Ambulatory electrocardiography for 24 hours showed a heart rate variability that was pathologically reduced. Orthostatic hypotension was symptomatic in the absence of volume depletion. Echocardiography confirmed near-normal left ventricular function and excluded structural heart disease. The patient received hormone replacement with thyroxin and intravenous hydrocortisone (240 μg per day); omeprazol 40 mg and thrombosis prophylaxis with enoxaparin 40 mg were given daily.
Before initiation of therapy for CTD, the patient became unresponsive on the general ward with no normal breathing and no signs of circulation. Sudden cardiac arrest occurred unwitnessed with cessation of cardiac activity of unknown duration. On emergency ECG monitoring, wide QRS escape rhythm was seen of frequency < 20 bpm with increasing periods of asystole. Complete heart block was successfully reversed to spontaneous circulation by cardiopulmonary resuscitation with chest compression, and administration of atropine and adrenaline. Severe anoxic brain injury was subsequently diagnosed (corneal and pupillary light reflexes absent for 24 hours; Glasgow Coma Scale score of 3 after 48 hours). When complete heart block developed, electrolytes were normal, serial troponin T measurement ruled out acute coronary syndrome and post-resuscitation 12-lead ECG did not show sign of ischemia or myocarditis. The patient progressed to a persistent vegetative state and, just 2 months later, died a natural death in a long-term care facility of a repeat episode of cardiac arrest.
UCTD was diagnosed as defined by Raynaud's phenomenon with swollen hands and highly positive anti-RNP antibody titer, associated with autoimmune conditions including hypergammaglobulinemia, reactive lymphadenopathy, Coombs'-positive anemia, and APS-2. The patient had cardiovascular autonomic dysfunction as evidenced by symptomatic orthostatic hypotension in the absence of volume depletion as well as significantly reduced heart variability on ambulatory electrocardiography. Following development of complete heart block, electrophysiological studies and eventual pacemaker insertion were not performed because of severe neurological disability and poor prognosis.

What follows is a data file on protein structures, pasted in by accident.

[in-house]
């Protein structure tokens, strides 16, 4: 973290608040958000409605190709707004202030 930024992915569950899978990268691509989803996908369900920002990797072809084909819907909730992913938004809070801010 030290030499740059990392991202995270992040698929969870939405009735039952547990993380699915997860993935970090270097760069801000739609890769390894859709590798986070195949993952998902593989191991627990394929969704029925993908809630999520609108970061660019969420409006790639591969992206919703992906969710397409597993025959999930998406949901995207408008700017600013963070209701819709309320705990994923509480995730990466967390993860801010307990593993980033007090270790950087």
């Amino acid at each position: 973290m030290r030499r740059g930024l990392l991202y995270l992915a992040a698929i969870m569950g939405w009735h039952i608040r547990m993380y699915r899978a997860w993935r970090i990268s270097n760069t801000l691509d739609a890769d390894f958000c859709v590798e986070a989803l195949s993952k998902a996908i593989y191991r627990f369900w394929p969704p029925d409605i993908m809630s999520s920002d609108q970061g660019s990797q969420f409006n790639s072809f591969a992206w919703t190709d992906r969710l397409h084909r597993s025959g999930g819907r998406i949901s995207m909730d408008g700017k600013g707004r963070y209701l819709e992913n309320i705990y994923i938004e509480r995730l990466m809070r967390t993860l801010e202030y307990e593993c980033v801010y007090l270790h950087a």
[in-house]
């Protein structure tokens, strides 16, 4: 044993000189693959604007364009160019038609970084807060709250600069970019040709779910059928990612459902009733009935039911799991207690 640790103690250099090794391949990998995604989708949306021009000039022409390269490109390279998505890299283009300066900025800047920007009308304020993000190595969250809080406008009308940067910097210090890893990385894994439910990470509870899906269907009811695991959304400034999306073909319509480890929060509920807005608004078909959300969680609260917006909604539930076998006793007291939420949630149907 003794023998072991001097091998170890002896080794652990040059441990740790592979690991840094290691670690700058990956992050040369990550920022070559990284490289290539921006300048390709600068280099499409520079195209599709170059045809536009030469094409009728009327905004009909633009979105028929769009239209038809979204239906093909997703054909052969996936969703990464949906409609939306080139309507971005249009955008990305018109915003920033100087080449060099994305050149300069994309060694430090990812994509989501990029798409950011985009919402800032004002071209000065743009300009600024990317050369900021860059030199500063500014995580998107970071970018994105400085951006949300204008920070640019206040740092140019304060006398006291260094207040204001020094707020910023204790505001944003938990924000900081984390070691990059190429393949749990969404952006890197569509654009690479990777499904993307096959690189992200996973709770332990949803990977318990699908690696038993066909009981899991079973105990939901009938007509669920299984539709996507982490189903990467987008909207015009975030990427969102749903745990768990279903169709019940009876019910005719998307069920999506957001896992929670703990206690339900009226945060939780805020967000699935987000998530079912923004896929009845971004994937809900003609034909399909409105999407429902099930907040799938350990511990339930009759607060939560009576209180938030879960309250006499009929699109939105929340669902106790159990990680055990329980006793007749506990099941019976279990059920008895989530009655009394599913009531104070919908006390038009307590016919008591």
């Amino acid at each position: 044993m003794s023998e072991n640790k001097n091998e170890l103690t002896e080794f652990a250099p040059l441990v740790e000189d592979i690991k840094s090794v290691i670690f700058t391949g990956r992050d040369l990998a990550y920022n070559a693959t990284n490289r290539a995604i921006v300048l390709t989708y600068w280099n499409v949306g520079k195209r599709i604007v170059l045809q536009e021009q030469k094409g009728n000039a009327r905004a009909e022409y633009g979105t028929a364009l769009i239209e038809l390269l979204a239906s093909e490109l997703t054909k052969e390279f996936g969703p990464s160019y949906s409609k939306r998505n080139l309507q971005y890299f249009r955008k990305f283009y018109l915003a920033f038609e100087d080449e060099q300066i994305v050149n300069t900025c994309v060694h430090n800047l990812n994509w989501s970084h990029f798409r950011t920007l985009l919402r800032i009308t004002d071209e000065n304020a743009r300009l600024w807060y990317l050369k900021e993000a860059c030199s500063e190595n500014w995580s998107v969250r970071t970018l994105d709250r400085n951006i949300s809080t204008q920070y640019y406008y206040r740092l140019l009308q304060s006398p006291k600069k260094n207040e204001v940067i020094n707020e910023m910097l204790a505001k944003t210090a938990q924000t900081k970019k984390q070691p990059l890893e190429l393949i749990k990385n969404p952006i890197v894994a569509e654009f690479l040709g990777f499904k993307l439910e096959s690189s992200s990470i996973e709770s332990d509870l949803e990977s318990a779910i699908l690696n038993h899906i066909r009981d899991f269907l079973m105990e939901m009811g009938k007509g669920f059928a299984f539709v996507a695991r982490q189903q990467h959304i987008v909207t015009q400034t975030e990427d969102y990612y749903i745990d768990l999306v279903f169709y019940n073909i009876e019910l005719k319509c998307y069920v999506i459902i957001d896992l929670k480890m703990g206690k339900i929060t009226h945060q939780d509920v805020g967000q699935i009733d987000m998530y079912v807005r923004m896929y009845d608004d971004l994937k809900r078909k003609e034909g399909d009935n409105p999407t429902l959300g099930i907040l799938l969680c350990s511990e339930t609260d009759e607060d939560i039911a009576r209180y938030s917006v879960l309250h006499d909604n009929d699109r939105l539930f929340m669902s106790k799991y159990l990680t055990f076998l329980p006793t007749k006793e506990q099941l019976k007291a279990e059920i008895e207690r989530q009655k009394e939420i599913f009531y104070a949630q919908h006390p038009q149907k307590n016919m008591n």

Cardiac arrhythmias have been described in autoimmune diseases with antibodies causing inflammatory myopathies . In the current patient, anti-SSA/Ro antibodies may well have contributed to the development of sudden cardiac arrest. A high titer of anti-RNP antibodies in patients with UCTD is a powerful predictor of later evolution into mixed (M)CTD , for which anti-Ro/SSA-mediated non-fatal complete heart block has been reported as rare event [1,4-6]. The patient reported here did not yet fulfil diagnostic criteria for MCTD. As she was positive for both anti-RNP and anti-SSA, however, the presence of anti-RNP antibodies could be predictive of later development of MCTD.
Signs of an autonomic nervous system dysfunction involving the cardiovascular system can be discerned in the majority of anti-SSA/Ro- and anti-SSB/La-positive patients with CTD ; on this basis, a putative role for cardiovascular autonomic dysfunction in favoring an adverse outcome of complete heart block by impairment of compensatory shock mechanisms as was seen in the present patient, cannot be ruled out. Moreover, it should be underlined that cardiovascular autonomic dysfunction was similarly detected in anti-SSA/Ro-negative CTD patients , as it is present in other autoimmune diseases as well , thus suggesting that it is a feature characteristic of the disease independently of the presence of such autoantibodies.